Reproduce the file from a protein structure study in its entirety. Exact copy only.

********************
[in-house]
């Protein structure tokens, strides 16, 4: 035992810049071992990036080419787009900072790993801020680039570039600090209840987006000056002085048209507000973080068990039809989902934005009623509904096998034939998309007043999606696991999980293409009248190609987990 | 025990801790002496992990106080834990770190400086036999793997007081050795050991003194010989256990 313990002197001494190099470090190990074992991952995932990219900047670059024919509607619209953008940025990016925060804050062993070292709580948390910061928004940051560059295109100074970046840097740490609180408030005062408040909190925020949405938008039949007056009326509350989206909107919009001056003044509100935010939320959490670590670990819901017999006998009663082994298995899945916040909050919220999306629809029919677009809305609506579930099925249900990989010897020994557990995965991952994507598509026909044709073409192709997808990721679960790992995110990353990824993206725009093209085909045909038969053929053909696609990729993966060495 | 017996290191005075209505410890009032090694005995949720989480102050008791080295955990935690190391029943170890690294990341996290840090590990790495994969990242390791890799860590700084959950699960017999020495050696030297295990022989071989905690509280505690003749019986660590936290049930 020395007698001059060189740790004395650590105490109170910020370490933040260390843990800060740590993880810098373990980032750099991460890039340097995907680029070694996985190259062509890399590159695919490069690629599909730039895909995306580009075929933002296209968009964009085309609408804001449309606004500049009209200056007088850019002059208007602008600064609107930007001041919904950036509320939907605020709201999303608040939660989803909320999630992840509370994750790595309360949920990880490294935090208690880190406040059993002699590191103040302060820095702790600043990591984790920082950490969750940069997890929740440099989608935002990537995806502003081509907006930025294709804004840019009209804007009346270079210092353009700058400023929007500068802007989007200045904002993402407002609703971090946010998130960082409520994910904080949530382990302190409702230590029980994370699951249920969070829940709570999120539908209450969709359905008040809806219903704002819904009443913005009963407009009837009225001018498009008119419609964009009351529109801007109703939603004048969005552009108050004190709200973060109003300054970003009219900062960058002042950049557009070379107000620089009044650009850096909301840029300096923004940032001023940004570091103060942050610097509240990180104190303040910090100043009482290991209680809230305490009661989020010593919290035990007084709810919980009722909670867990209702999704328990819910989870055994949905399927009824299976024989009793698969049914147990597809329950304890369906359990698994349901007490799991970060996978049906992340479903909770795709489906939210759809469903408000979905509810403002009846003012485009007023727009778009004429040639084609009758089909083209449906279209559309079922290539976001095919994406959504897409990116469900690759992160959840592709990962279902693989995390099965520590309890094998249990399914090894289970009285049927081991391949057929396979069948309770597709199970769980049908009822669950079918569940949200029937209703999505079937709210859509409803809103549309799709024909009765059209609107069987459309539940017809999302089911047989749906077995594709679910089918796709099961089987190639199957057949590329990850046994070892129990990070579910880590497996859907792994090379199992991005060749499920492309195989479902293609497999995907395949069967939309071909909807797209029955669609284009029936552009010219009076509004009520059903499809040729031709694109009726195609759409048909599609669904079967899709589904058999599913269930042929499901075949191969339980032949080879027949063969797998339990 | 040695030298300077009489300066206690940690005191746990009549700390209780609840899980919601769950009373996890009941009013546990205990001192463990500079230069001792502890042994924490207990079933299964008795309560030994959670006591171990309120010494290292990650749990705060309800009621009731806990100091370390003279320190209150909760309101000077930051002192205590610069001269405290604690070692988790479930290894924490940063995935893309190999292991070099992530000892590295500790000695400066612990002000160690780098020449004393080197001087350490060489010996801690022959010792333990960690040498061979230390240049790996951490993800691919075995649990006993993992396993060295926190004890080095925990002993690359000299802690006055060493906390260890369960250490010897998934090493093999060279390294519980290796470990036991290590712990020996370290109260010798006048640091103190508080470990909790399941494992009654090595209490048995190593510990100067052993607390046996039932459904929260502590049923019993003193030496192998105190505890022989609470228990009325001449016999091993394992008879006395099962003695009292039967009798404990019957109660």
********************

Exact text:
[in-house]
């Protein structure tokens, strides 16, 4: 035992810049071992990036080419787009900072790993801020680039570039600090209840987006000056002085048209507000973080068990039809989902934005009623509904096998034939998309007043999606696991999980293409009248190609987990 | 025990801790002496992990106080834990770190400086036999793997007081050795050991003194010989256990 313990002197001494190099470090190990074992991952995932990219900047670059024919509607619209953008940025990016925060804050062993070292709580948390910061928004940051560059295109100074970046840097740490609180408030005062408040909190925020949405938008039949007056009326509350989206909107919009001056003044509100935010939320959490670590670990819901017999006998009663082994298995899945916040909050919220999306629809029919677009809305609506579930099925249900990989010897020994557990995965991952994507598509026909044709073409192709997808990721679960790992995110990353990824993206725009093209085909045909038969053929053909696609990729993966060495 | 017996290191005075209505410890009032090694005995949720989480102050008791080295955990935690190391029943170890690294990341996290840090590990790495994969990242390791890799860590700084959950699960017999020495050696030297295990022989071989905690509280505690003749019986660590936290049930 020395007698001059060189740790004395650590105490109170910020370490933040260390843990800060740590993880810098373990980032750099991460890039340097995907680029070694996985190259062509890399590159695919490069690629599909730039895909995306580009075929933002296209968009964009085309609408804001449309606004500049009209200056007088850019002059208007602008600064609107930007001041919904950036509320939907605020709201999303608040939660989803909320999630992840509370994750790595309360949920990880490294935090208690880190406040059993002699590191103040302060820095702790600043990591984790920082950490969750940069997890929740440099989608935002990537995806502003081509907006930025294709804004840019009209804007009346270079210092353009700058400023929007500068802007989007200045904002993402407002609703971090946010998130960082409520994910904080949530382990302190409702230590029980994370699951249920969070829940709570999120539908209450969709359905008040809806219903704002819904009443913005009963407009009837009225001018498009008119419609964009009351529109801007109703939603004048969005552009108050004190709200973060109003300054970003009219900062960058002042950049557009070379107000620089009044650009850096909301840029300096923004940032001023940004570091103060942050610097509240990180104190303040910090100043009482290991209680809230305490009661989020010593919290035990007084709810919980009722909670867990209702999704328990819910989870055994949905399927009824299976024989009793698969049914147990597809329950304890369906359990698994349901007490799991970060996978049906992340479903909770795709489906939210759809469903408000979905509810403002009846003012485009007023727009778009004429040639084609009758089909083209449906279209559309079922290539976001095919994406959504897409990116469900690759992160959840592709990962279902693989995390099965520590309890094998249990399914090894289970009285049927081991391949057929396979069948309770597709199970769980049908009822669950079918569940949200029937209703999505079937709210859509409803809103549309799709024909009765059209609107069987459309539940017809999302089911047989749906077995594709679910089918796709099961089987190639199957057949590329990850046994070892129990990070579910880590497996859907792994090379199992991005060749499920492309195989479902293609497999995907395949069967939309071909909807797209029955669609284009029936552009010219009076509004009520059903499809040729031709694109009726195609759409048909599609669904079967899709589904058999599913269930042929499901075949191969339980032949080879027949063969797998339990 | 040695030298300077009489300066206690940690005191746990009549700390209780609840899980919601769950009373996890009941009013546990205990001192463990500079230069001792502890042994924490207990079933299964008795309560030994959670006591171990309120010494290292990650749990705060309800009621009731806990100091370390003279320190209150909760309101000077930051002192205590610069001269405290604690070692988790479930290894924490940063995935893309190999292991070099992530000892590295500790000695400066612990002000160690780098020449004393080197001087350490060489010996801690022959010792333990960690040498061979230390240049790996951490993800691919075995649990006993993992396993060295926190004890080095925990002993690359000299802690006055060493906390260890369960250490010897998934090493093999060279390294519980290796470990036991290590712990020996370290109260010798006048640091103190508080470990909790399941494992009654090595209490048995190593510990100067052993607390046996039932459904929260502590049923019993003193030496192998105190505890022989609470228990009325001449016999091993394992008879006395099962003695009292039967009798404990019957109660």